Unstructured Finance

Berkowitz, Ackman bets on Fannie and Freddie puzzle investors and policy buffs

On Thursday, the United States threw cold water on Bruce Berkowitz’s daring proposal to recapitalize mortgage finance behemoths Fannie Mae and Freddie Mac, saying the only way to revamp the home loan market is through proper housing finance reform.

Berkowitz’s Fairholme Capital Management said it wants to buy the mortgage-backed securities insurance businesses of Fannie and Freddie by bringing in $52 billion in new capital, in a bid to resolve the uncertain future of the mortgage financiers by freeing them from U.S. government control. For its part, the government said the way forward would be to create a new housing finance system in which private capital would play a pivotal role.

Up until a few days ago, the idea that the government would hand Fannie and Freddie back to private investors seemed unlikely. Now, the idea appears all but dead. This appears to be bad news for a number of well-known money managers – the most prominent of which are Fairholme and Bill Ackman’s Pershing Square – which recently scooped up shares in both companies.

“When you talk to anybody in Washington, there is an almost universal view that Fannie and Freddie should be a part of the past, that it is a broken model, and also that private investors in Fannie and Freddie shouldn’t realize any returns from those investments,” said Colin Teiccholtz, the co-head of fixed income trading at $14 billion Pine River Capital Management, in New York this week at the Reuters Global Investment Outlook Summit. He described a bet on a stock that relied on taking Fannie and Freddie private as “extreme optimism.”

On Friday, Ackman told Bloomberg TV that he sees “greater opportunity” in Fannie and Freddie common shares than their preferreds. He also said that his firm does not support Berkowitz’s plan.

The housing proposal that won’t die

One of the biggest economic stories this year has been the recovery in U.S. home prices. But for the more than 11 million homeowners stuck with a mortgage that’s worth more than the value of their home, it has felt more like being Bill Murray in the movie Groundhog Day.

The housing crisis may be over for Blackstone, Colony, American Homes 4 Rent and other deep-pocketed investment firms snapping up foreclosed homes with cheap money courtesy of the Federal Reserve, but for many Americans they are still living with it some five years later.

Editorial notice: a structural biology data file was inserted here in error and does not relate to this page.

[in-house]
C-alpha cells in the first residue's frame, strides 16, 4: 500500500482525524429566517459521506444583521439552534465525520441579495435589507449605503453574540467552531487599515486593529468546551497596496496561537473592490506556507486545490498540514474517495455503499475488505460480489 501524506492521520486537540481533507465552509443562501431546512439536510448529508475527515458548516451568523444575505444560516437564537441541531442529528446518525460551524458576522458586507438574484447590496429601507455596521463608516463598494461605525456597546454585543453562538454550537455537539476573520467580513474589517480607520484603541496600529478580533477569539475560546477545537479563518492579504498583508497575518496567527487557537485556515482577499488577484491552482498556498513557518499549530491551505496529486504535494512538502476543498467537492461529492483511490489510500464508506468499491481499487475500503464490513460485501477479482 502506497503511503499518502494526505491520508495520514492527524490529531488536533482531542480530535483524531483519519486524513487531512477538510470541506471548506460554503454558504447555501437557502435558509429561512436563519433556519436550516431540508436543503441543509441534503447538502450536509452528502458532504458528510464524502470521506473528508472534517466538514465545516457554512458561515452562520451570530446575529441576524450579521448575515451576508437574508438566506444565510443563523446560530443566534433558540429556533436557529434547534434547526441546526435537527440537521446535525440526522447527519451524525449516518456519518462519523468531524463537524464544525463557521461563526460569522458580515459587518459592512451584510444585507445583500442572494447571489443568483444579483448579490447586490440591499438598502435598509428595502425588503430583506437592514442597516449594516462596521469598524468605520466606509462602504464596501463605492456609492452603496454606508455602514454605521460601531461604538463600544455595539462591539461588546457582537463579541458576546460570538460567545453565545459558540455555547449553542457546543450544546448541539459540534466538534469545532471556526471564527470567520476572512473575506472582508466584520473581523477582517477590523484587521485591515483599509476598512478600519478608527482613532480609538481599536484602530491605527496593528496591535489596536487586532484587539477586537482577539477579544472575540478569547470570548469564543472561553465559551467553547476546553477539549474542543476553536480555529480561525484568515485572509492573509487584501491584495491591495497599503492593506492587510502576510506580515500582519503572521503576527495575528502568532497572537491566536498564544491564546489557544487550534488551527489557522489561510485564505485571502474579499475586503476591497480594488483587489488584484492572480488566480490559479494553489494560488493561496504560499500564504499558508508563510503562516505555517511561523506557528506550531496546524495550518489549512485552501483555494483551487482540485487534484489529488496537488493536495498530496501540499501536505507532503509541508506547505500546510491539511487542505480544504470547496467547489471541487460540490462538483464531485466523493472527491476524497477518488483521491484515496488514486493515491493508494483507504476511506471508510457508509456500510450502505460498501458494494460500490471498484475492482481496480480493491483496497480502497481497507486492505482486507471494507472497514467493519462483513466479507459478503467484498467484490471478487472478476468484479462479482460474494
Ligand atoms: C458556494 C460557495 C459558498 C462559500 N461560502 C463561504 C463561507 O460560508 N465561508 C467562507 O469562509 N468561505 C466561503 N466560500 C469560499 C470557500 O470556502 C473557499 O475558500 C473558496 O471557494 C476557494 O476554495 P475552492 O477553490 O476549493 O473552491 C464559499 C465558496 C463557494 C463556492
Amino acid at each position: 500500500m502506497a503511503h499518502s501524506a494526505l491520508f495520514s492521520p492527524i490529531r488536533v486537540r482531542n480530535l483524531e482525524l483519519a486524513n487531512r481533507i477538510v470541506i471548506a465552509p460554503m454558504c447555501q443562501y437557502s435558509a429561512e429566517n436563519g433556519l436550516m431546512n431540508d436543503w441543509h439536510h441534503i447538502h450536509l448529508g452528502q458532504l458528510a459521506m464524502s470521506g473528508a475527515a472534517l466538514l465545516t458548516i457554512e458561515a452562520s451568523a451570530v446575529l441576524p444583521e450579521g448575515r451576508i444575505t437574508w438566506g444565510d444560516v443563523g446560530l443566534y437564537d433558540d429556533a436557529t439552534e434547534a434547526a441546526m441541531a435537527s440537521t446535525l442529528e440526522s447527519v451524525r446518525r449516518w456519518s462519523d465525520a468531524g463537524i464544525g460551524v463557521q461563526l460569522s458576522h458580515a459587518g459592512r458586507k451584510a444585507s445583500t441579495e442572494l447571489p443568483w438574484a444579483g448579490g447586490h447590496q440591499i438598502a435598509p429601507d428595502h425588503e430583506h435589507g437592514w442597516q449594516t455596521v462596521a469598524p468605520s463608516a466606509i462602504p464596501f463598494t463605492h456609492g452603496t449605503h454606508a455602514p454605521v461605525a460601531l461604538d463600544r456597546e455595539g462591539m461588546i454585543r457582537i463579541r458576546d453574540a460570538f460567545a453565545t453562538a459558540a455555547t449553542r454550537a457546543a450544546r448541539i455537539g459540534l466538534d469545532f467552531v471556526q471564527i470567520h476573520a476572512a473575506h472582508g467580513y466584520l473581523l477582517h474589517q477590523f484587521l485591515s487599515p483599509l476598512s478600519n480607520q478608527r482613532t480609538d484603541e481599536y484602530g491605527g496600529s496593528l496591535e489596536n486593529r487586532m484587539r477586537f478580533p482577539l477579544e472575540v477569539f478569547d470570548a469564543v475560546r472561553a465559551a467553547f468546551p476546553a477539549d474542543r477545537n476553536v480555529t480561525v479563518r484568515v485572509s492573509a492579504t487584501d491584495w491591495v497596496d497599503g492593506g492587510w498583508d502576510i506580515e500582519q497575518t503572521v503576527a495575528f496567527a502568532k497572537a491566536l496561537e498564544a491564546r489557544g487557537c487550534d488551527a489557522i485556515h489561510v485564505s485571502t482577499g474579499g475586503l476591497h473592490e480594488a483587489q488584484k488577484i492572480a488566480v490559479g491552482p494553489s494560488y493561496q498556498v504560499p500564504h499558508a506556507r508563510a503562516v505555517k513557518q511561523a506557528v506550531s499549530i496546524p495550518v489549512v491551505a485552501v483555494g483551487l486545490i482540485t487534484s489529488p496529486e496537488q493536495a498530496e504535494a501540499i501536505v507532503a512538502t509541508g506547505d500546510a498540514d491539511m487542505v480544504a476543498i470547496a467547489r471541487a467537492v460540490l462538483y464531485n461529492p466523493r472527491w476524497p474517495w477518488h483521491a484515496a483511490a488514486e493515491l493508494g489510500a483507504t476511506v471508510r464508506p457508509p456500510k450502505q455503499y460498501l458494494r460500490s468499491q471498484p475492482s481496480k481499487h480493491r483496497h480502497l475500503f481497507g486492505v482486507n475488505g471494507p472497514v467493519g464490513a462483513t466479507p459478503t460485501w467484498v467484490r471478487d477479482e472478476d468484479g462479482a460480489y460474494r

So maybe that’s why  a controversial idea of using the government’s power of condemnation to seize and restructure distressed mortgages in order to provide debt relief to struggling homeowners  just won’t go away, even though many think it’s unconstitutional and bond investors have rallied to savage the proposal.

Spinning single-family home investments into mortgage-backed securities

It’s generally been thought the main exit strategy for Wall Street-backed firms that are buying distressed homes to rent them out, is to convert to a REIT and file for an IPO. That attempt to cash-out on the single-family home trade has obvious benefits for the big institutional buyers but risks for retail investors as the math behind the buy-to-rent model becomes increasingly suspect.

But there’s another potential exit strategy for the institutional buyers beyond converting to a REIT or flipping homes earlier than anticipated and that’s becoming a home lender.

In Las Vegas, where the institutional buyers have been quite active the past six months, there’s talk about firms like Blackstone Group eventually providing financing to prospective buyers looking to acquire one of their single family homes. Buyers like Blackstone won’t comment on speculation about their single-family home management subsidiaries becoming defacto mortgage lenders. But it makes sense, especially in the case of Blackstone, which now owns more than 25,000 homes nationwide and says it intends to hold onto the homes and rent them out for several years.

Pacino, Papandreou, Panetta, Paulson: Welcome to SALT 2013